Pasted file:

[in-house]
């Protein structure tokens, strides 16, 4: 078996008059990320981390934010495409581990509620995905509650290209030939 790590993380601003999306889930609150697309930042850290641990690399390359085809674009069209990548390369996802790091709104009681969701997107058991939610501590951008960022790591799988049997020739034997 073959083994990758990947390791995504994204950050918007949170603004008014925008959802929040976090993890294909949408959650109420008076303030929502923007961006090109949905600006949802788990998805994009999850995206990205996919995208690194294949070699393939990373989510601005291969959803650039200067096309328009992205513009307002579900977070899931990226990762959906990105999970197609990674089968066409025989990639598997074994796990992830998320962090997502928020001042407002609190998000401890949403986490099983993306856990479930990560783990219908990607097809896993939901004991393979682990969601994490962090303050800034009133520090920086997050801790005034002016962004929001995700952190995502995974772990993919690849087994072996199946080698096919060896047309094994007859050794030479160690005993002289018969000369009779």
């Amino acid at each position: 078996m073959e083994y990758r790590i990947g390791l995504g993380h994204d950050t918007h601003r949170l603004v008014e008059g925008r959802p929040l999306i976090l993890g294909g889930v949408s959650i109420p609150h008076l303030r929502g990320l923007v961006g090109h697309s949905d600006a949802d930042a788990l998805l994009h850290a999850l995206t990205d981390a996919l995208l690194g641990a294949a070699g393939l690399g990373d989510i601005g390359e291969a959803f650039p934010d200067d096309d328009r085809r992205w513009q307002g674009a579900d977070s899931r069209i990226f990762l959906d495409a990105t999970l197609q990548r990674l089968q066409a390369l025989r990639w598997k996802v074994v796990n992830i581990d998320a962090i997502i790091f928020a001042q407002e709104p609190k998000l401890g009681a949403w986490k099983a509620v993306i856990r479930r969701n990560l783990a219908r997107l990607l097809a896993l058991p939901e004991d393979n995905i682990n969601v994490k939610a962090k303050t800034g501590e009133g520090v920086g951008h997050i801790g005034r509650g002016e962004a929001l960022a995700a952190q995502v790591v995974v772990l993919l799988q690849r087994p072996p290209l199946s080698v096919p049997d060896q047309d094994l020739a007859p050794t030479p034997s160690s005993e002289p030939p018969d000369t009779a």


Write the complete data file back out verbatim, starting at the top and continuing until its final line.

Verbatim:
[in-house]
């Protein structure tokens, strides 16, 4: 078996008059990320981390934010495409581990509620995905509650290209030939 790590993380601003999306889930609150697309930042850290641990690399390359085809674009069209990548390369996802790091709104009681969701997107058991939610501590951008960022790591799988049997020739034997 073959083994990758990947390791995504994204950050918007949170603004008014925008959802929040976090993890294909949408959650109420008076303030929502923007961006090109949905600006949802788990998805994009999850995206990205996919995208690194294949070699393939990373989510601005291969959803650039200067096309328009992205513009307002579900977070899931990226990762959906990105999970197609990674089968066409025989990639598997074994796990992830998320962090997502928020001042407002609190998000401890949403986490099983993306856990479930990560783990219908990607097809896993939901004991393979682990969601994490962090303050800034009133520090920086997050801790005034002016962004929001995700952190995502995974772990993919690849087994072996199946080698096919060896047309094994007859050794030479160690005993002289018969000369009779």
């Amino acid at each position: 078996m073959e083994y990758r790590i990947g390791l995504g993380h994204d950050t918007h601003r949170l603004v008014e008059g925008r959802p929040l999306i976090l993890g294909g889930v949408s959650i109420p609150h008076l303030r929502g990320l923007v961006g090109h697309s949905d600006a949802d930042a788990l998805l994009h850290a999850l995206t990205d981390a996919l995208l690194g641990a294949a070699g393939l690399g990373d989510i601005g390359e291969a959803f650039p934010d200067d096309d328009r085809r992205w513009q307002g674009a579900d977070s899931r069209i990226f990762l959906d495409a990105t999970l197609q990548r990674l089968q066409a390369l025989r990639w598997k996802v074994v796990n992830i581990d998320a962090i997502i790091f928020a001042q407002e709104p609190k998000l401890g009681a949403w986490k099983a509620v993306i856990r479930r969701n990560l783990a219908r997107l990607l097809a896993l058991p939901e004991d393979n995905i682990n969601v994490k939610a962090k303050t800034g501590e009133g520090v920086g951008h997050i801790g005034r509650g002016e962004a929001l960022a995700a952190q995502v790591v995974v772990l993919l799988q690849r087994p072996p290209l199946s080698v096919p049997d060896q047309d094994l020739a007859p050794t030479p034997s160690s005993e002289p030939p018969d000369t009779a």